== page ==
March 3, 2014
Shine a Light On: Extracurricular Activities
Please be advised that this Shine a Light is accurate as of March 3, 2014.
Teachers recognize the value of extracurricular activities in the school environment.
But remember, it is the teacher who voluntarily chooses whether to undertake any extracurricular activity or not.
Learn how to address issues pertaining to extracurricular activities in your school.
Remember, we’re workers with lives of our own
All teachers recognize that extracurricular activities allow us to reach children in different ways, develop relationships that help in the classroom, assist in the positive development of students, and build community in a school.
It is important to acknowledge that we have a defined job and that the demands of the job are increasing. Remember: we’re workers with lives of our own.
In certain situations, electing to undertake voluntary activities can result in a diminished focus on core classroom responsibilities, or negatively impact a teacher’s personal life. This can be a source of considerable stress.
Below are some of the negative practices in schools that need to be addressed:
- Teachers told that they must take on an extracurricular activity.
- Teachers (new teachers in particular) bullied and pressured into taking on committee work and other extracurricular activities.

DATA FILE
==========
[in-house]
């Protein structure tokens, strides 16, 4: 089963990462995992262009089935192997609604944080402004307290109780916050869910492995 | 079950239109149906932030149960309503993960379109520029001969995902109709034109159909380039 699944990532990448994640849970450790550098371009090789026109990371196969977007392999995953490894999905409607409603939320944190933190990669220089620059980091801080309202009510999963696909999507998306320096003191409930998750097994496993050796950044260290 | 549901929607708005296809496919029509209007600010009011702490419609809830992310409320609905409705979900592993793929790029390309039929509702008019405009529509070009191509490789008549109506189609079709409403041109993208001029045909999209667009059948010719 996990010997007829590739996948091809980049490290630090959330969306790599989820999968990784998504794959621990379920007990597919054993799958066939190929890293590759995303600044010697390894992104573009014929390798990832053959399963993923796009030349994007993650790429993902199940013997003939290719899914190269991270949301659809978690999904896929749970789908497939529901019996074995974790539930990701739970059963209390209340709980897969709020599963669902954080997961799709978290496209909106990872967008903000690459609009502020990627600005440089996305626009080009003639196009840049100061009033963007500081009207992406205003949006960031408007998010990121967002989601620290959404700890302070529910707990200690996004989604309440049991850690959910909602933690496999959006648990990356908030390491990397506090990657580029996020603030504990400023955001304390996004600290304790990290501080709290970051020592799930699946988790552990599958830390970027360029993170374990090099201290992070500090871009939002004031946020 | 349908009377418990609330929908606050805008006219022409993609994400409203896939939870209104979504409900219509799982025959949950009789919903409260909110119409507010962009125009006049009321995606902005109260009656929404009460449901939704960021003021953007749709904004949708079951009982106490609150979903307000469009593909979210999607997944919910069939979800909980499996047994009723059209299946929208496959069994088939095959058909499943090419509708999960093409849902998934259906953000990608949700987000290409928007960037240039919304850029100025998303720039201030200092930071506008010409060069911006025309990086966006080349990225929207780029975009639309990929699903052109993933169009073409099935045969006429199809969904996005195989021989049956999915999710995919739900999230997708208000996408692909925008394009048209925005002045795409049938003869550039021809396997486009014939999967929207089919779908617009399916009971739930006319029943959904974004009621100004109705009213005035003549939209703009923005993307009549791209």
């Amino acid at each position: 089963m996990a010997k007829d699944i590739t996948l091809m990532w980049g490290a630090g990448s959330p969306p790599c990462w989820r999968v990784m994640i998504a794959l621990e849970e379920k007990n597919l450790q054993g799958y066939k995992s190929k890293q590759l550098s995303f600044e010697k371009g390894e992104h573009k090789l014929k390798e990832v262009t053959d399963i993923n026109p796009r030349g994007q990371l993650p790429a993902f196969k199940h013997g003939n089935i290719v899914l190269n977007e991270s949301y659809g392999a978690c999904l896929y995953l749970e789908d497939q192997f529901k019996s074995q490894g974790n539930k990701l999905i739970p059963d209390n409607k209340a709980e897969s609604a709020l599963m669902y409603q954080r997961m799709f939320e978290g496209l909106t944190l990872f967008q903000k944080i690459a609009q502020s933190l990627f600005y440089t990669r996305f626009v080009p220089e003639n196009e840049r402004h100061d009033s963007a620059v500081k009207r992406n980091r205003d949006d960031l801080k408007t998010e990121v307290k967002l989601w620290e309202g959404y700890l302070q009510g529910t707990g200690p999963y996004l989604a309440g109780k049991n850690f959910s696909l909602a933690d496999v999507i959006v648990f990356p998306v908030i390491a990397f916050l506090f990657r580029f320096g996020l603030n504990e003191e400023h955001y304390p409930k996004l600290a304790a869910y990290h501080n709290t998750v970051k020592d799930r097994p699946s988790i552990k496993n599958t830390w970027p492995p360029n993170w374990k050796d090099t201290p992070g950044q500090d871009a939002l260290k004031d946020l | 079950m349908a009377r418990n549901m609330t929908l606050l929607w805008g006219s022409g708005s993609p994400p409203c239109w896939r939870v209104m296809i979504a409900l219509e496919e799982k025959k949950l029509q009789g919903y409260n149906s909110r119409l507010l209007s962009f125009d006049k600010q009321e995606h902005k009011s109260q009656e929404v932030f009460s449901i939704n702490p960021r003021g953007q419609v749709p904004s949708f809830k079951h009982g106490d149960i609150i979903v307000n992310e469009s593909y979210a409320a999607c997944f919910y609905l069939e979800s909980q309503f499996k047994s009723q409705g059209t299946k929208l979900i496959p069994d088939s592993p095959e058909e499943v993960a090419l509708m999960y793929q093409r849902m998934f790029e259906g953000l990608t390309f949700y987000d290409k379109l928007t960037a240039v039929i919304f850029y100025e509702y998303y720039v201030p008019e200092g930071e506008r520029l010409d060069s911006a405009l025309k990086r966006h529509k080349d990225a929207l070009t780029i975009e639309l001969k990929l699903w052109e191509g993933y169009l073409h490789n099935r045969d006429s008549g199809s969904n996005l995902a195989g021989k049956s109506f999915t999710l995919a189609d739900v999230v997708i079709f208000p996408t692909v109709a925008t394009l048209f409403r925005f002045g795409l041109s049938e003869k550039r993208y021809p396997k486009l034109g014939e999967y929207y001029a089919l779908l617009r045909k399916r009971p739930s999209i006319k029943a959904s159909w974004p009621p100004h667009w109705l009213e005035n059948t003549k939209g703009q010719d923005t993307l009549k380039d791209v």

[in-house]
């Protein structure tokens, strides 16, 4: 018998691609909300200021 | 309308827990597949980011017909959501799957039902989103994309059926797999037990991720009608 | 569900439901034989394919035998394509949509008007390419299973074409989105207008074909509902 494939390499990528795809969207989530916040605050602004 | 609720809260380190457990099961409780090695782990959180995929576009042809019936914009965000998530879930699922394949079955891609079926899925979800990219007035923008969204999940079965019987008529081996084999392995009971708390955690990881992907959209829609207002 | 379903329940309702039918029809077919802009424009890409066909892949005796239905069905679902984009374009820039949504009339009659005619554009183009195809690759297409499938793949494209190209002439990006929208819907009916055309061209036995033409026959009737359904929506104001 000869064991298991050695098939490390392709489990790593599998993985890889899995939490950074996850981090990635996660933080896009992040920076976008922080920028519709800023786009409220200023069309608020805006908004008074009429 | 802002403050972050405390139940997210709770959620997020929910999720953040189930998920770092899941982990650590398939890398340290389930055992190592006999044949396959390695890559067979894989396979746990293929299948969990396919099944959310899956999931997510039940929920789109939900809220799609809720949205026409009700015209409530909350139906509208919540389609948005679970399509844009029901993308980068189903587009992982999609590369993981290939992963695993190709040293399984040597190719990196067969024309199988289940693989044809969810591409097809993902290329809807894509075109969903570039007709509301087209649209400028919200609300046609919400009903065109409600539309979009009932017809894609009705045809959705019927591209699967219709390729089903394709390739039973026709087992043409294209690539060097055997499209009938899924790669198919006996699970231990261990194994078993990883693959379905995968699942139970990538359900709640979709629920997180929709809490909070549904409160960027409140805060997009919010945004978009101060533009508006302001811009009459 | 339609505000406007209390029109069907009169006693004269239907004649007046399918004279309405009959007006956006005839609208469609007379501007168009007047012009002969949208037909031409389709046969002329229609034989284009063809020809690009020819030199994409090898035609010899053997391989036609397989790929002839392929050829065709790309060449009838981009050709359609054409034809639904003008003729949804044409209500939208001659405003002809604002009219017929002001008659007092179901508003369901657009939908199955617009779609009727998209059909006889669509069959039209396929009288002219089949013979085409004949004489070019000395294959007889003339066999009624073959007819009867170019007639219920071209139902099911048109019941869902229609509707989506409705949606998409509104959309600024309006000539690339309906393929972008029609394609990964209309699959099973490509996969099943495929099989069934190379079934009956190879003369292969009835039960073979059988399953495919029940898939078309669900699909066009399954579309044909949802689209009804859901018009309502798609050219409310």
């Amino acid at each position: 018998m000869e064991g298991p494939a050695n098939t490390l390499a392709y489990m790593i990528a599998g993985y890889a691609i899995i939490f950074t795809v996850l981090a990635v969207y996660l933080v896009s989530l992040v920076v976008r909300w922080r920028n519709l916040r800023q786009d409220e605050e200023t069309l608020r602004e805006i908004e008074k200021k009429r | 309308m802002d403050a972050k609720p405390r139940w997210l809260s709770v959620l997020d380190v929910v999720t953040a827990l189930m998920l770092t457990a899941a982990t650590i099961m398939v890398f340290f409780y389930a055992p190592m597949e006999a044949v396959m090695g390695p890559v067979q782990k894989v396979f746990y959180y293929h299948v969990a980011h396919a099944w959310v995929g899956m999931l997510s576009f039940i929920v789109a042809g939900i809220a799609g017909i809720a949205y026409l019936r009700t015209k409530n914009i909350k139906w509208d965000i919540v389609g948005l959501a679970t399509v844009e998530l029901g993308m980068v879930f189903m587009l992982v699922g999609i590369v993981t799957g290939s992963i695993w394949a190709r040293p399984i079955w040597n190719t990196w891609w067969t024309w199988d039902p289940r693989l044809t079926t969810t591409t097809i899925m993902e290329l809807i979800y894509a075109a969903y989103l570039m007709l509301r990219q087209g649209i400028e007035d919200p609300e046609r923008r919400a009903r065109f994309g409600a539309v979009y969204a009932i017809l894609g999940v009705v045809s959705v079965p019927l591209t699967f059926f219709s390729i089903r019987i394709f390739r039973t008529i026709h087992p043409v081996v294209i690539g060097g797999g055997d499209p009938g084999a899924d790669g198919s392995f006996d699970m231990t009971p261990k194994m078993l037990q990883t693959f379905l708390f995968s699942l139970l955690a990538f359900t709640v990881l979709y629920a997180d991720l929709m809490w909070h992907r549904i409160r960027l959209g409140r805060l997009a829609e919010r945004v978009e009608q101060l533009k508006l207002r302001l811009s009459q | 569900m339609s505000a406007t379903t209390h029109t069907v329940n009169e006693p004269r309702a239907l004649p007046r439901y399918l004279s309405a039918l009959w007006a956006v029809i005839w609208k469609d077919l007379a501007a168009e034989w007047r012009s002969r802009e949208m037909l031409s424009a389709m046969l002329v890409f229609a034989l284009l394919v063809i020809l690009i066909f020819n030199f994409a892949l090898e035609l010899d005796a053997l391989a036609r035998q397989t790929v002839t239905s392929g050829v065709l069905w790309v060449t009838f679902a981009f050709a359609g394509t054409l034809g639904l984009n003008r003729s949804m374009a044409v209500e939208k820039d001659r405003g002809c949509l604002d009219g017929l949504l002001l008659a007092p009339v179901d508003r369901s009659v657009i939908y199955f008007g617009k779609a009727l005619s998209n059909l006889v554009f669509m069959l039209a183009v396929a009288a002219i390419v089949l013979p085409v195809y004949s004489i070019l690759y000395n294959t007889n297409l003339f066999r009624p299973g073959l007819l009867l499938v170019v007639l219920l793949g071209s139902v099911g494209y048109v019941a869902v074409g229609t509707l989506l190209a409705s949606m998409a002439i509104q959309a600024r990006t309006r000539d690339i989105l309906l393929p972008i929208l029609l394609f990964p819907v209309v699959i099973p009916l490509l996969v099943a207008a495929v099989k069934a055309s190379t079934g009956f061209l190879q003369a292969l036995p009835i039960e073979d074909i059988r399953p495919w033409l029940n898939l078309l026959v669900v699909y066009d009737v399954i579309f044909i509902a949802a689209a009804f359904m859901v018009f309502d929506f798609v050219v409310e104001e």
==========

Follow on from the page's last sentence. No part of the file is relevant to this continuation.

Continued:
- Principals using the school’s first staff meeting to issue an ultimatum, telling teachers that “nobody is going to leave this room until all activities are signed up for.”
- Teachers told (either overtly or more subtly) that their TPA evaluation will be affected if they don’t participate in extracurricular activities.
- Teachers being “guilt-tripped” (ie. “If you don’t do extracurriculars, you don’t care about the students”).
Contact your Executive Officer if these are happening to you!
Some Guidelines for Teachers Faced with the September Sign-up List:
- Voluntary extracurricular activities are exactly that—voluntary. Teachers should make decisions about participation based upon their individual professional and personal situations.
- Teachers should be careful when assuming voluntary extracurricular activities, because doing so can set a precedent. What is an extra activity planned for only one year can become an expectation for the next year. Be clear about how long you intend to carry on an activity.
- Teachers should not be critical of other colleagues who choose to focus on their classroom and personal obligations, and decide not to participate in voluntary extracurricular activities.
- Teachers who decide to participate in voluntary extracurricular activities should not receive special consideration for doing so at the expense of an increased workload for other teachers.
- Teachers who elect not to participate in extracurricular activities should not be penalized for making that decision.
Extracurricular activities are extra! Extracurricular activities are voluntary!
Assert your choice! Make your voice heard!
“I am choosing not to do extra-curricular activities this year.”
“I am focusing on my teaching this year.”
“My workload is becoming so great I do not have the time.”
“I am returning from a leave and need to re-establish my teaching practices.”
“I have a new/combined class this year and have to familiarize myself with the curriculum.”
“I am a new teacher and need to focus on learning my craft.”
“No thanks, I don’t want to.”